Rachel Levine makes history as the first trans official confirmed by the Senate

Dr. Rachel Levine
Rachel Levine during her confirmation hearing on February 25.

  • Dr. Rachel Levine, a trans woman, has been confirmed as assistant secretary of health.
  • In a 52-48 vote Wednesday, the Senate made history by confirming Levine.
  • The confirmation makes Levine the highest-ranking openly trans person in the federal government.
  • See more stories on Insider’s business page.

The Senate made history Wednesday by confirming Dr. Rachel Levine as assistant secretary of health in a 52-48 vote, making her the highest-ranking openly transgender person in the federal government.

All Democrats and independents in the Senate voted to confirm Levine, while Sens. Susan Collins of Maine and Lisa Murkowski of Alaska broke with Republicans to make the confirmation a bipartisan one.

Levine’s confirmation has been praised by LGBTQ advocacy groups.

“President Biden committed to appointing our nation’s most qualified leaders to tackle the pandemic and he delivered in choosing Dr. Levine,” former Mayor Annise Parker of Houston, the president of LGBTQ Victory Institute, said in a statement on Wednesday. “Yet the importance of this moment extends well-beyond the health of our nation alone.”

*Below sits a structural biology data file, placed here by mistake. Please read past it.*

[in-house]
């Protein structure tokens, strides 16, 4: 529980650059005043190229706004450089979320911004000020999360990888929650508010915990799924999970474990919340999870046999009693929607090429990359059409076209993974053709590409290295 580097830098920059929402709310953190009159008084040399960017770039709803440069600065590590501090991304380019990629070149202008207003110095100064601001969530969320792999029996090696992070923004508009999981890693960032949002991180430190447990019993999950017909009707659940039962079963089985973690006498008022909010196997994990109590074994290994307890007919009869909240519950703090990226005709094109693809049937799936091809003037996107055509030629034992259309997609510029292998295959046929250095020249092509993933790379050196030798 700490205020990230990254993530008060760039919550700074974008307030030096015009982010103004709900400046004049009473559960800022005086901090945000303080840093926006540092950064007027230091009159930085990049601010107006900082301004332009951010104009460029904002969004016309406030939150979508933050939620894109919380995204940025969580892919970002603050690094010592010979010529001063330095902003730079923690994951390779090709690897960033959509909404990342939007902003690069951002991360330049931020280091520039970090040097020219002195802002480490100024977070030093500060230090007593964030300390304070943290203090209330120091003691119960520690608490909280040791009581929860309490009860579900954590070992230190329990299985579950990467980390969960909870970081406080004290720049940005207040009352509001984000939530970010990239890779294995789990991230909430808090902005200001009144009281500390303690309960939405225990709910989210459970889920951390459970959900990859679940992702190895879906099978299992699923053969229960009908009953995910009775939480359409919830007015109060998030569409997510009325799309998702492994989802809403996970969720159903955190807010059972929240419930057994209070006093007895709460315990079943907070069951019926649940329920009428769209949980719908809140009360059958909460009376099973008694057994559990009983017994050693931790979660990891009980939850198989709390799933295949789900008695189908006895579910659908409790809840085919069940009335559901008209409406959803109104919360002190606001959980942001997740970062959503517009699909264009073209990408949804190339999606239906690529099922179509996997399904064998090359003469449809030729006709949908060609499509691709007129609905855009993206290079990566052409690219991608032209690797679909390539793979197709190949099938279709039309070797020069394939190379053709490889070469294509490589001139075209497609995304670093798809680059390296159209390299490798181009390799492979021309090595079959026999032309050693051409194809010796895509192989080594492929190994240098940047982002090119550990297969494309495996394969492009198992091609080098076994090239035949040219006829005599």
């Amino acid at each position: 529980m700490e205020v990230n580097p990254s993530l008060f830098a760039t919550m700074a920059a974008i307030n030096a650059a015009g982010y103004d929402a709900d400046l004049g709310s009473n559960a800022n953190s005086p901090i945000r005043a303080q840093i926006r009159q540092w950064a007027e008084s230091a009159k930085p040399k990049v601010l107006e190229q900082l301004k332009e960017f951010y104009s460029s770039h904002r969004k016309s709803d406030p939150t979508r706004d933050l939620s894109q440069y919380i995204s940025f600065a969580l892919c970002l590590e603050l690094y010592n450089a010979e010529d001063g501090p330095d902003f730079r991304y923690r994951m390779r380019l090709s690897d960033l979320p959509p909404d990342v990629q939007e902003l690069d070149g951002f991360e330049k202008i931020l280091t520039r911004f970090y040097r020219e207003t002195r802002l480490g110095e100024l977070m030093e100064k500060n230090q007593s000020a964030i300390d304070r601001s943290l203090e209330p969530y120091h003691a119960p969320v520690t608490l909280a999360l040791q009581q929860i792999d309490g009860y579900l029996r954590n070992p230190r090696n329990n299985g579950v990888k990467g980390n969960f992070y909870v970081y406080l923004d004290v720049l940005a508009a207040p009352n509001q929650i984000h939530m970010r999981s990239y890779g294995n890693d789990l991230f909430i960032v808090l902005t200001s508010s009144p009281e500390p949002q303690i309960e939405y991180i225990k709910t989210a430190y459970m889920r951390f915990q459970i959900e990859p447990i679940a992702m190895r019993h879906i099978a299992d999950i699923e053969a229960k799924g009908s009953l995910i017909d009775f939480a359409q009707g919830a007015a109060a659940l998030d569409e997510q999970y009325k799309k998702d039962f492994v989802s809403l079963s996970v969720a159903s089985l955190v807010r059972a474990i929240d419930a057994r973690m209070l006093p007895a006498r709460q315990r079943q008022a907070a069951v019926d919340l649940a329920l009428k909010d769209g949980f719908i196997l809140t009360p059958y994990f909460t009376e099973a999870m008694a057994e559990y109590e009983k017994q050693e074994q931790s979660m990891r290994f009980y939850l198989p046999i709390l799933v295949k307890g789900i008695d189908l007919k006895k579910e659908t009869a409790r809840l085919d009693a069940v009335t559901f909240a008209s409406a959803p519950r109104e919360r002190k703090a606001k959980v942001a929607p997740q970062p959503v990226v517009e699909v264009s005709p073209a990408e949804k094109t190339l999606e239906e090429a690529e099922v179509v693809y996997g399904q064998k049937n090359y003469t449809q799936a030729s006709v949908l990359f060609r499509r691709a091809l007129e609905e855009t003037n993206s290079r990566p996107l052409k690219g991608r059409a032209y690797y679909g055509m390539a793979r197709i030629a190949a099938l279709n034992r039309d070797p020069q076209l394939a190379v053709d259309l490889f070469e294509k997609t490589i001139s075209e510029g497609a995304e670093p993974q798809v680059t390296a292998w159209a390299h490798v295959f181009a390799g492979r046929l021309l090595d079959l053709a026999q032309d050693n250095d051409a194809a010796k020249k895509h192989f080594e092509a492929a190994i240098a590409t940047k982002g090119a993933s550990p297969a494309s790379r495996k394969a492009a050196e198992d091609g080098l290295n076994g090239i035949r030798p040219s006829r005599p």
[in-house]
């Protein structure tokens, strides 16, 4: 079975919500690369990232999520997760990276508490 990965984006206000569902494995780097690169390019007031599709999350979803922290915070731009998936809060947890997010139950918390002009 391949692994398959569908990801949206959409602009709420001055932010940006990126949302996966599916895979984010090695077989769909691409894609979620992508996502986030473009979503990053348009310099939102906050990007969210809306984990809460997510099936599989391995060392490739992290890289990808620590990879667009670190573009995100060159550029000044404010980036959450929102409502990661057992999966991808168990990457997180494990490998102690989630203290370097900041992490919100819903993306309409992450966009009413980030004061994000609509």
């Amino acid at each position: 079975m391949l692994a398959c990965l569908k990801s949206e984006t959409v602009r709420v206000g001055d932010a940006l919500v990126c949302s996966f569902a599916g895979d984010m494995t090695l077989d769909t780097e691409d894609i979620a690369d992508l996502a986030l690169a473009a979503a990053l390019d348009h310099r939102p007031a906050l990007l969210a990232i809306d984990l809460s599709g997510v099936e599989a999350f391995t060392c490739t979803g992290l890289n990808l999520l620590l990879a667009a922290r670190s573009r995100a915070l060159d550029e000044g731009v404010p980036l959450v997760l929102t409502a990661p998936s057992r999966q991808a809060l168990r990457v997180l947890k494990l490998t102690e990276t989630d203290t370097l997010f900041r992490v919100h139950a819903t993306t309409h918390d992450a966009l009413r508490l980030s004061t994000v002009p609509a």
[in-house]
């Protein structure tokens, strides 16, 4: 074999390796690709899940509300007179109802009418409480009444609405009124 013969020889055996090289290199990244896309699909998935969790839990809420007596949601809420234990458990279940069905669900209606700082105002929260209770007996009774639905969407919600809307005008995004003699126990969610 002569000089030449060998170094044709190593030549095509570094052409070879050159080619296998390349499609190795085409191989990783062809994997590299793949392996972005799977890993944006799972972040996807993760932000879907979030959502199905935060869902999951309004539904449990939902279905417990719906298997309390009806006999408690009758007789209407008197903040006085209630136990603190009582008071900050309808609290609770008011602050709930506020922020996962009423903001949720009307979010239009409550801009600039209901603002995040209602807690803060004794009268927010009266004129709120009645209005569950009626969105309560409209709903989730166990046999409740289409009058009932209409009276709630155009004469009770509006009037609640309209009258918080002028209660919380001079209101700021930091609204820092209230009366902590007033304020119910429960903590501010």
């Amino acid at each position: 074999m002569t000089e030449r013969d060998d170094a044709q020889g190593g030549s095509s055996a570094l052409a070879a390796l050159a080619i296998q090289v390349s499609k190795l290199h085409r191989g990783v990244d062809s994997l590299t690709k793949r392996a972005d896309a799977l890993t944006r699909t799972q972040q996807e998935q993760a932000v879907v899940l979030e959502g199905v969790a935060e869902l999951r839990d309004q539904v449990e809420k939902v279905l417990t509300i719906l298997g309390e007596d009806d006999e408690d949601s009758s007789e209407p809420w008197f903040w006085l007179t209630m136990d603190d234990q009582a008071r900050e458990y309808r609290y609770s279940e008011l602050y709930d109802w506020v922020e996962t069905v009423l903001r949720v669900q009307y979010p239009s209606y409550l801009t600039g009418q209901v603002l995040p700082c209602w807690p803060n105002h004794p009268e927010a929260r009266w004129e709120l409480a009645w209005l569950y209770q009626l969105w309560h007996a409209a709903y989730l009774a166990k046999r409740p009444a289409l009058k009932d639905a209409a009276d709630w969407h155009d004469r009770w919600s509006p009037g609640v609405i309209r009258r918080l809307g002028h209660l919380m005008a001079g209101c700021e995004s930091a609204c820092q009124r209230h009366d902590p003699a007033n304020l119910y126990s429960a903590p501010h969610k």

Parker added: “At a time when hateful politicians are weaponizing trans lives for their own perceived political gain, Dr. Levine’s confirmation lends focus to the contributions trans people make to our nation and deflates absurd arguments calling for their exclusion.”

Levine’s nomination faced opposition from religious-rights groups as well as some Republican senators.

The former Pennsylvania health secretary remained calm amid aggressive questioning during her confirmation hearing last month.

Sen. Rand Paul of Kentucky faced backlash after he asked Levine during the hearing if she was a supporter of the “surgical destruction of a minor’s genitalia” and believed minors could make “such a life-changing decision as changing one’s sex?”

Levine responded by saying: “Transgender medicine is a very complex and nuanced field with robust research and standards of care that have been developed.”

She also told Paul she would discuss the matter further if confirmed.